Nov 29 2012
David Cameron's hopes for cross-party consensus on a response to the Leveson Inquiry were dashed after Labour leader Ed Miliband insisted that a new press regulator should be established in law.
The Prime Minister said politicians should be wary of legislation which could potentially "impinge free speech and a free press".
But Mr Miliband said without a legal underpinning for any new regulator "there can't be the change we need".
Mr Cameron called for immediate cross party talks with Mr Miliband and Liberal Democrat leader Nick Clegg, the Deputy Prime Minister.
Mr Clegg sat beside Mr Cameron as he made his statement, but will use his own appearance at the despatch box to set out his views on the Leveson Inquiry in a sign of division at the top of the coalition.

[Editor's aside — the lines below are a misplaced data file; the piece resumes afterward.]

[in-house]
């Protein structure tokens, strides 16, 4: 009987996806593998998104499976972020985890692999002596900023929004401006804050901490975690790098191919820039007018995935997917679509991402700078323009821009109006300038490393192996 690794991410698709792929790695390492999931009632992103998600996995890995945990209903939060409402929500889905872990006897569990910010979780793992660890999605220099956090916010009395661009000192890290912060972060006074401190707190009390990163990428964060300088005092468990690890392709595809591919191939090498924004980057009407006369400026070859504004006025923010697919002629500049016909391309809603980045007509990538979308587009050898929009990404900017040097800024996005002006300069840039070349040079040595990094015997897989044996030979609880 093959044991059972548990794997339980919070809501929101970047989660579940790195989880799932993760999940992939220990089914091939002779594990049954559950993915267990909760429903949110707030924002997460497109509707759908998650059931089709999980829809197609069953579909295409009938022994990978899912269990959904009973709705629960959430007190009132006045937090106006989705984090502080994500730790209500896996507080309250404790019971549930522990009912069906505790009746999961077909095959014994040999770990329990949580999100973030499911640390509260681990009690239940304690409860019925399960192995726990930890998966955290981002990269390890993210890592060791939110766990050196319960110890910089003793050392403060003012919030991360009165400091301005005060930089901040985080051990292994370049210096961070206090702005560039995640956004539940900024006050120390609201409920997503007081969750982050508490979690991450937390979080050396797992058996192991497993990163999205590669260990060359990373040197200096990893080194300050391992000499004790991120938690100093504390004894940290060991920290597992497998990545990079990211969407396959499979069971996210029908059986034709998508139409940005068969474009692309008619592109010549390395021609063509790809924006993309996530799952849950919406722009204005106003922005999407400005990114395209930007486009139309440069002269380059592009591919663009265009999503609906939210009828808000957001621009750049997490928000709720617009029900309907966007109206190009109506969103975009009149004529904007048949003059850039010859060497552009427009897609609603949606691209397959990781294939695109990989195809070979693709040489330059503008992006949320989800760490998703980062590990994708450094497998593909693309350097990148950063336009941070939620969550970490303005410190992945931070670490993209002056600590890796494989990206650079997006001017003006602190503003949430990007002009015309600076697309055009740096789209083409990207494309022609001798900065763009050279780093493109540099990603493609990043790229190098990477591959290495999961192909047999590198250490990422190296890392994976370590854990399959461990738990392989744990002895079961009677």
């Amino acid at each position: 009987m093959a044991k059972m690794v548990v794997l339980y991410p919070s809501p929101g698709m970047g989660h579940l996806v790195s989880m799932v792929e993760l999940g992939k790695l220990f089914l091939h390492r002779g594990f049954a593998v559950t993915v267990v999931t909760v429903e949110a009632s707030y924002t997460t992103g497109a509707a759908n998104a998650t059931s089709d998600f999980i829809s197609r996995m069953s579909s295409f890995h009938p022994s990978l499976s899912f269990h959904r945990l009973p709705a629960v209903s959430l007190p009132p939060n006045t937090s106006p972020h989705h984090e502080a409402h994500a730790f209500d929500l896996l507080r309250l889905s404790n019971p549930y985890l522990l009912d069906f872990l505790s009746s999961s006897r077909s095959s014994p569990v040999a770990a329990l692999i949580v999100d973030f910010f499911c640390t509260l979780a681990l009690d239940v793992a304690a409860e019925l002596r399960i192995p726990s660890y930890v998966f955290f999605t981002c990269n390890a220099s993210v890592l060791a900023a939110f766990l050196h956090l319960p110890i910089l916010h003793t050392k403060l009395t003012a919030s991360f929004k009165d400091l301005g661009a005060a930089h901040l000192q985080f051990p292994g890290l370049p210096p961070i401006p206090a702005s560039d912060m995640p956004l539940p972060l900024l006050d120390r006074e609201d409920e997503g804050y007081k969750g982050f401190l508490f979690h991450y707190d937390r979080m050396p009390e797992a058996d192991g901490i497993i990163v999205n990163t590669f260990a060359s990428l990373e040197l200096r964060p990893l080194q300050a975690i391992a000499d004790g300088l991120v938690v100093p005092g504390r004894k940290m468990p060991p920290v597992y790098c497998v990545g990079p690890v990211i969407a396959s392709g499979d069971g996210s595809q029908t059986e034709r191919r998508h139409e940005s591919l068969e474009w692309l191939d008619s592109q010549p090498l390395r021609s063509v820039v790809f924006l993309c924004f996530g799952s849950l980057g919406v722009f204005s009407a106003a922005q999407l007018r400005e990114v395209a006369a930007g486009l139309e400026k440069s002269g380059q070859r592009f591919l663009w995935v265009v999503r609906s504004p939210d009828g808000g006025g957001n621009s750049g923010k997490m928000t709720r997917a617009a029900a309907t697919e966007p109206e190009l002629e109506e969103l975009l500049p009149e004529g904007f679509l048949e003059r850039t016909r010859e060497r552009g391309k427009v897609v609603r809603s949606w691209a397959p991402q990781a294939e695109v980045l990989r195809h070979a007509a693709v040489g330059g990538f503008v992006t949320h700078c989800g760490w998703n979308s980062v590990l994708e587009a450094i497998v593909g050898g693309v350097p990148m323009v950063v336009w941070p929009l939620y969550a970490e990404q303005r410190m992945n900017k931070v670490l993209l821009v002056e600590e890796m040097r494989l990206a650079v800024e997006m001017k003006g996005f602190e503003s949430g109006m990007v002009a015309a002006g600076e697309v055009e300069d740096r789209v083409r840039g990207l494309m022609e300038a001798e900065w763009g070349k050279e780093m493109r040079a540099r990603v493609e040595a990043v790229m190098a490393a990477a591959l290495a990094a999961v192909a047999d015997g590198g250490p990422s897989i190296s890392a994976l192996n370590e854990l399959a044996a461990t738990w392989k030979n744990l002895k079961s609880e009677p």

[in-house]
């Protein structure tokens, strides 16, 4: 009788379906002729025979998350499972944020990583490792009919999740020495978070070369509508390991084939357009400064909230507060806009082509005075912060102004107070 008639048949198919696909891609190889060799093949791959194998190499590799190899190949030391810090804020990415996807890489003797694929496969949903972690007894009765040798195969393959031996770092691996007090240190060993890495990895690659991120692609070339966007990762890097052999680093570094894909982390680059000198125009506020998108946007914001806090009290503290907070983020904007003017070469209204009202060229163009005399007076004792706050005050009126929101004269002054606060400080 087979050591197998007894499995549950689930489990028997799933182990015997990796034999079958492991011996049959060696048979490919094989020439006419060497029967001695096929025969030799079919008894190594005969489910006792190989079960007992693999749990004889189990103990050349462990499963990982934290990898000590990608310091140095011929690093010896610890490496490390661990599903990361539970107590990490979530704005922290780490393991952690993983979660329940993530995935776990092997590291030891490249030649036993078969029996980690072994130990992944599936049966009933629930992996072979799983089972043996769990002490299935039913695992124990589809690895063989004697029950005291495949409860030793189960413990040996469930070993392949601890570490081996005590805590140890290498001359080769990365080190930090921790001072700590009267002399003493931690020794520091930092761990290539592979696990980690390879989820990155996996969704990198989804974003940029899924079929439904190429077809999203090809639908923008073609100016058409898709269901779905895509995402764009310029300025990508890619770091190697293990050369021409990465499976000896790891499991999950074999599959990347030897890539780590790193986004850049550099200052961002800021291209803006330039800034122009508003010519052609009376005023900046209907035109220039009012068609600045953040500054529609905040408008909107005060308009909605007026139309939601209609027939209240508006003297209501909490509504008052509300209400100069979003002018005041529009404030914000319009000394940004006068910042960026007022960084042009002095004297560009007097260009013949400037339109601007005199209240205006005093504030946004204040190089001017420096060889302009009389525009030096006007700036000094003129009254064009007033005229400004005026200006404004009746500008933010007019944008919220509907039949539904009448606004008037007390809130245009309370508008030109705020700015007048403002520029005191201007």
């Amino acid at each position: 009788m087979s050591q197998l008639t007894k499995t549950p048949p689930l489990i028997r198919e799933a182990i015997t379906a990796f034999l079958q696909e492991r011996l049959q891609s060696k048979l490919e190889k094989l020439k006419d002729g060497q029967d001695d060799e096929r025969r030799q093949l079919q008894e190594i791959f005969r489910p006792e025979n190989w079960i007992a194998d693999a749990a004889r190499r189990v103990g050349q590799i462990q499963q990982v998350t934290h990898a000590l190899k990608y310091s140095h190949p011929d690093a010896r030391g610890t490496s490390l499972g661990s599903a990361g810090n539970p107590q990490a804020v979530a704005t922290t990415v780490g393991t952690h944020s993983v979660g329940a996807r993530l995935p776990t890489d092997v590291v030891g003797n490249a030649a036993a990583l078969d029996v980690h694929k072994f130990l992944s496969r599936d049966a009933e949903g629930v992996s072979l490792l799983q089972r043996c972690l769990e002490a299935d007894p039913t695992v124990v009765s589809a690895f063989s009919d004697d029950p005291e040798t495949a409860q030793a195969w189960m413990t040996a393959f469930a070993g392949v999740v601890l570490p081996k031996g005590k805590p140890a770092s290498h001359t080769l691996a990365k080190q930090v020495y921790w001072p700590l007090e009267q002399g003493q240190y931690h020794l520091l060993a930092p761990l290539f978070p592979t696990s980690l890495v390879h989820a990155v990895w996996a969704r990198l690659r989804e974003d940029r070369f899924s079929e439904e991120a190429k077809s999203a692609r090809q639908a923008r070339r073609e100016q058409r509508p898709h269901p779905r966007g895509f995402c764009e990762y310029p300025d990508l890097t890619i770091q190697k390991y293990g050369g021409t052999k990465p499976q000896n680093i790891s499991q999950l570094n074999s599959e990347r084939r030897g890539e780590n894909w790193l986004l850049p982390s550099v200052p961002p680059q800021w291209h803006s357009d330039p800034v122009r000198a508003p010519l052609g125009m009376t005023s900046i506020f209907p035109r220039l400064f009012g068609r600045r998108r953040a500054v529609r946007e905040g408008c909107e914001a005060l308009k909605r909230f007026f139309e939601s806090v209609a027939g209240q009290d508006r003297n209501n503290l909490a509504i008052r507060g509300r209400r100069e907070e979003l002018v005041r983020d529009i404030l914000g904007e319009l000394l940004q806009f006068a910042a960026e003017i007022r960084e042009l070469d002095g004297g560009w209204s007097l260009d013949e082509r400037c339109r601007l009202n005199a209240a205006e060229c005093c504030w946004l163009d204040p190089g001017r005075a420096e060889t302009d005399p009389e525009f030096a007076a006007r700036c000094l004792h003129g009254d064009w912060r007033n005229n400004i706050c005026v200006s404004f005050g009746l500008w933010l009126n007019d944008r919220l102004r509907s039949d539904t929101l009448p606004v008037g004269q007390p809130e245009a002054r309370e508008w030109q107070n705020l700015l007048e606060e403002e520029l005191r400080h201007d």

In a statement to the Commons Mr Cameron insisted he agreed with the "Leveson principles" on regulation but was not convinced new laws were necessary.
The Prime Minister said the press should be given a "limited period of time" to put a new system in place.
"While no one wants to see full statutory regulation, the status quo is not an option," he warned.